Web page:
Why We Must Replace The District Attorneys Responsible For Withholding Justice For Ahmaud Arbery
Even during great tragedy, we know that together we have the power to transform systemic ills.
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Written by By Scott Roberts, Senior Director of Criminal Justice Campaigns for Color Of Change
Black people are familiar with the story of Ahmaud Arbery’s murder; we have endured this terror for generations. Ahmaud was executed in broad daylight. An athlete who was jogging in his own suburban neighborhood in Georgia, he was targeted, followed and shot by Gregory McMichael and his son, Travis McMichael.
Supporting families and communities as they demand justice for Black life is the work I do every day at Color of Change, but repetition has not made me numb. Arbery's killing outraged me when it was a local story. The video of his final moments, filmed by a friend of the shooters, was practically unwatchable. As much as I didn’t want to see it, I chose to watch, as I have with countless other videos, because knowing the details of these cases informs the work and strategy of our team as we do the work of creating campaigns that advocate for justice. Still, the constant virality of images of Black death is a secondary trauma and spectacle.
What helps our team is to focus on ways to build long-lasting change while demanding justice in the present. Local prosecutors are the most powerful people in the criminal justice system. They have the power to decide who gets charged and with what crime. Unfortunately, they have historically over-prosecuted Black people while letting police and white vigilantes off the hook for violence against us. The story was no different for Ahmaud.
It took 72 days to make an arrest of the McMichaels. Mapping justice in those two and half months means looking at the District Attorneys. Less than a week after the McMichaels shot Ahmaud Arbery, District Attorney Jackier Johnson recused herself. She'd worked with the murderer, Gregory McMichael, who was a former police officer in her Glynn County office. In addition to refusing to do her job, her office kept information from the public, letting the entire month of March pass before finally providing a local paper, The Brunswick News, with requested police records of the shooting.
After The McMichael’s murder of Ahmaud finally became news, a second District Attorney, George Barnhill, refused to press charges against his killers. In his recommendation letter to the Georgia police department, Barnhill sounded more like a defense attorney than a Prosecutor, arguing the McMichaels had acted in self-defense. In a statement, he wrote, “It appears (Travis and Gregory McMichael's) intent was to stop and hold this criminal suspect until law enforcement arrived. Under Georgia law, it is perfectly legal."
On April 13, 51 days after Ahmaud Arbery was killed on February 23, the case was finally transferred to a third prosecutor, District Attorney Tom Durden. 72 Days after the murder, on May 5, the video of what appears to so many of us to be a lynching, was released. Two days after the video went viral and 74 days after they stalked and shot Arbery, father and son Gregory and Travis McMichaels were finally arrested. During the coronavirus pandemic, a trial could take months to start, and we’ve seen injustice upheld by the courts. Since the arrest, the case has also been moved to a fourth prosecutor and the Department of Justice is considering a hate crimes charge.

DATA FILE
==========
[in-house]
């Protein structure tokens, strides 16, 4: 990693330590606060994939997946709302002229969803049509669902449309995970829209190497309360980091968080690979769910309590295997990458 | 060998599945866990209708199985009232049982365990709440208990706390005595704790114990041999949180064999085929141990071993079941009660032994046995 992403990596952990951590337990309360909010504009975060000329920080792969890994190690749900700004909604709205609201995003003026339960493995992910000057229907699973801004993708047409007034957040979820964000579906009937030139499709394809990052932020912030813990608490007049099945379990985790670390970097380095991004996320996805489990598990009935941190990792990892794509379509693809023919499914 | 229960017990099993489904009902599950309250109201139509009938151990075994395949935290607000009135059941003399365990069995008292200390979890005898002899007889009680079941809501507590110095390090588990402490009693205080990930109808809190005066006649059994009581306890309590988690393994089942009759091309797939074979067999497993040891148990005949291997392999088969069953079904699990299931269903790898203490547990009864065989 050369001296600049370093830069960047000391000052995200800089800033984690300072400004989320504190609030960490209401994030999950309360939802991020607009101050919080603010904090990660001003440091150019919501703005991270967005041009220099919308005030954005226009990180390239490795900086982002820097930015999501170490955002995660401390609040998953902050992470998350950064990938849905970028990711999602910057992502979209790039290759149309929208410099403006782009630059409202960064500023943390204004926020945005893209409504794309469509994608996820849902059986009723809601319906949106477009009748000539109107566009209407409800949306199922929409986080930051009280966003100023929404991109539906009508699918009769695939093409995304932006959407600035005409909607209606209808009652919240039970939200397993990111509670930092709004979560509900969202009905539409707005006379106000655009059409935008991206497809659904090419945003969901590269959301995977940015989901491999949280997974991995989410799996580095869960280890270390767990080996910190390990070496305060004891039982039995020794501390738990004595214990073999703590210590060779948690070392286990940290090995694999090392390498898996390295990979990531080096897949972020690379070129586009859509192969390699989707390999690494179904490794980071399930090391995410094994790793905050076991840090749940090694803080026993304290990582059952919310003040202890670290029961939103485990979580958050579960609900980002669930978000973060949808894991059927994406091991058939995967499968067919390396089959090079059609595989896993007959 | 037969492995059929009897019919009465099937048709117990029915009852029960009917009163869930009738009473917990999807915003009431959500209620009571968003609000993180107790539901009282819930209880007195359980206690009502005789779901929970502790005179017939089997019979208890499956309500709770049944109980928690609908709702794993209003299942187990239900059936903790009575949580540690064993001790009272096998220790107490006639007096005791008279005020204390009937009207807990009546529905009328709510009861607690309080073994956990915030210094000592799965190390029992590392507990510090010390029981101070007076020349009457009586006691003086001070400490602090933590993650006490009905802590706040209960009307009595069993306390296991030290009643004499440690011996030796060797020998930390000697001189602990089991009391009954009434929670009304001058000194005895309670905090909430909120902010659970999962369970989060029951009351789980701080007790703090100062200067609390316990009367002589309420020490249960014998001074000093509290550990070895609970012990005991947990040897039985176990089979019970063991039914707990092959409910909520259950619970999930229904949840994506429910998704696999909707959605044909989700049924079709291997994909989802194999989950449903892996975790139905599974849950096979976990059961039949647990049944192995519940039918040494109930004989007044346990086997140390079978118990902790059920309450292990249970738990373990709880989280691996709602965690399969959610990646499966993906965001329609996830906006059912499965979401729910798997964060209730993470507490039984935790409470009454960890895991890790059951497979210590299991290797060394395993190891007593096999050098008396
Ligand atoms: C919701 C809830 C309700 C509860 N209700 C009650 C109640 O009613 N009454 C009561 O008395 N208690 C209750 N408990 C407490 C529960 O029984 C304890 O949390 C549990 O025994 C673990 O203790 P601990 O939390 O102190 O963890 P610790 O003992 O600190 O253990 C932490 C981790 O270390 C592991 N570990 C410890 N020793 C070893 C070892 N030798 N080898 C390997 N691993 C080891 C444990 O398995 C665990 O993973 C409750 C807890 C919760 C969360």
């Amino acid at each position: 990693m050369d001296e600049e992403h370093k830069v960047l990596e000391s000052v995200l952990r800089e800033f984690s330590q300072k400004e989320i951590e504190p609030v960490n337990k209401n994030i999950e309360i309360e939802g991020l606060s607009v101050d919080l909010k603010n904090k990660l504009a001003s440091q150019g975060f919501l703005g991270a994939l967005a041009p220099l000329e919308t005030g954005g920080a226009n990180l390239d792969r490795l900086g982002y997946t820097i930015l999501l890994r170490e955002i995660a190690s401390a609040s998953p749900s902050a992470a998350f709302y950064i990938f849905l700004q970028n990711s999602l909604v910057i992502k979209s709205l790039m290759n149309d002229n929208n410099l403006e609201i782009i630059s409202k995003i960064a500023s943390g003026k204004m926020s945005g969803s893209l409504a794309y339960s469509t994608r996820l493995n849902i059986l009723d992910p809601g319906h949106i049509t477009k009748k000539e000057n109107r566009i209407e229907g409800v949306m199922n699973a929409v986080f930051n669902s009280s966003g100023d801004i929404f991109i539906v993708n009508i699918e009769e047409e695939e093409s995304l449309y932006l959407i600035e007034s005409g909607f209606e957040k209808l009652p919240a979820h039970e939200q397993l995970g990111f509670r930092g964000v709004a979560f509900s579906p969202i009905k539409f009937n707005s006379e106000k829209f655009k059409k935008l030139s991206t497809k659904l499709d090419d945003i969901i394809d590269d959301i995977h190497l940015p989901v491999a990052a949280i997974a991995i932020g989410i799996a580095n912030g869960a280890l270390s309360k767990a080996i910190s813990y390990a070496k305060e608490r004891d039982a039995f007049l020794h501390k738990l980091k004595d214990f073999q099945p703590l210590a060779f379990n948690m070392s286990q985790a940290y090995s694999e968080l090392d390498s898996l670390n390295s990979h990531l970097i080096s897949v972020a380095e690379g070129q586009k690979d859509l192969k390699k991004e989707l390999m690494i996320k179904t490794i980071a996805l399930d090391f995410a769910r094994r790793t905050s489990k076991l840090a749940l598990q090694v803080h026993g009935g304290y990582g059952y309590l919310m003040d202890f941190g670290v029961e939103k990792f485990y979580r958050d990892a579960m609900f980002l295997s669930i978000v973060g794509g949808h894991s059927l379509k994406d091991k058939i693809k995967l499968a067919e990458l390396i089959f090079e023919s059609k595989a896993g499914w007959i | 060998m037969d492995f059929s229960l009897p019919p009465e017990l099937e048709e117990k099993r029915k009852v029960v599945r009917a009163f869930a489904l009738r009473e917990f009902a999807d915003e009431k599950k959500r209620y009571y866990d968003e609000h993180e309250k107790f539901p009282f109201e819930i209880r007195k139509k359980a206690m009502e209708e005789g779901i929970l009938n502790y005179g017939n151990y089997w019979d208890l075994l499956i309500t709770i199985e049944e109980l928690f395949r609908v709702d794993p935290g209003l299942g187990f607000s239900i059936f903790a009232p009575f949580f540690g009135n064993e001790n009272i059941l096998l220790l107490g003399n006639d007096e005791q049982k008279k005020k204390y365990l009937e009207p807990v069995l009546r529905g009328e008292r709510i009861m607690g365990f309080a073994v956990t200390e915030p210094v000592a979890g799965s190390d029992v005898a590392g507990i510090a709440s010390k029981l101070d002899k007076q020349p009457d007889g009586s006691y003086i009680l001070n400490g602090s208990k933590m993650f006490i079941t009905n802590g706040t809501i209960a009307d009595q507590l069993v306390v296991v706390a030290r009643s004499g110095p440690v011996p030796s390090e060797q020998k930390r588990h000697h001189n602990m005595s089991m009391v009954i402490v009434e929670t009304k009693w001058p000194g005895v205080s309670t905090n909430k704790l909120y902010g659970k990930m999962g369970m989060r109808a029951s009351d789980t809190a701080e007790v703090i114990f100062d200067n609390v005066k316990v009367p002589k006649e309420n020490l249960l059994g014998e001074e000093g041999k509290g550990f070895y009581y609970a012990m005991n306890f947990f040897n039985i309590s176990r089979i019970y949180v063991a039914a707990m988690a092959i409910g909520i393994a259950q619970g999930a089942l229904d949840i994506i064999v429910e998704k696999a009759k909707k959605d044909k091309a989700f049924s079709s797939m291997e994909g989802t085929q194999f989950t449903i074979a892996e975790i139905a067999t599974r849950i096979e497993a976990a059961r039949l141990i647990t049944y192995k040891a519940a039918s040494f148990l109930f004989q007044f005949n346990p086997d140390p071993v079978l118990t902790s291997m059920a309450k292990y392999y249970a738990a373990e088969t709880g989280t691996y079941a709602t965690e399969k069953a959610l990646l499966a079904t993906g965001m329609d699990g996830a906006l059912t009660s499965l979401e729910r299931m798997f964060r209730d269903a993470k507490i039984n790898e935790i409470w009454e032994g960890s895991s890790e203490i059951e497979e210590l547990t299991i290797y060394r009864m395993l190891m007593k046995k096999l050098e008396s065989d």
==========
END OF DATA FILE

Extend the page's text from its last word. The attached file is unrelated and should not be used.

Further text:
So, an arrest isn’t justice. Because we've experienced this kind of racial terror for decades, we know that a lynching is not just the violent act, but the defacto way that public officials, like elected District Attorneys, sanction that violence.
This is the difference between interpersonal racism and systemic injustice.
So, Color of Change is calling on the State Bar of Georgia to intervene for this gross negligence and malpractice. More than 300,000 people have already signed the petition demanding these prosecutors be removed from office. If we are successful at getting the State Bar of Georgia to launch an investigation, then we will be one step closer to long-lasting justice. Already, Georgia Attorney General Chris Carr has taken notice and announced last week that he asked the Georgia Bureau of Investigation and federal authorities to investigate how local prosecutors handled the killing. It’s a first step and we need to keep up the pressure so we see follow through.
We've led campaigns that target prosecutors before. It is a strategy that lets elected officials know we will organize to demand consequences when they fail to do their jobs when Black people are the victims of racial terror. When they have demonstrated patterns of protecting the criminal behavior of police who think they are above the law, we organize to have them removed and support the campaigns of candidates who oppose them.
Even during great tragedy, we know that together we have the power to transform systemic ills, with petitions, on social media and with our vote when necessary. For Ahmaud and for every Black person killed by racist people who are protected by the criminal justice system, we will demonstrate this power today.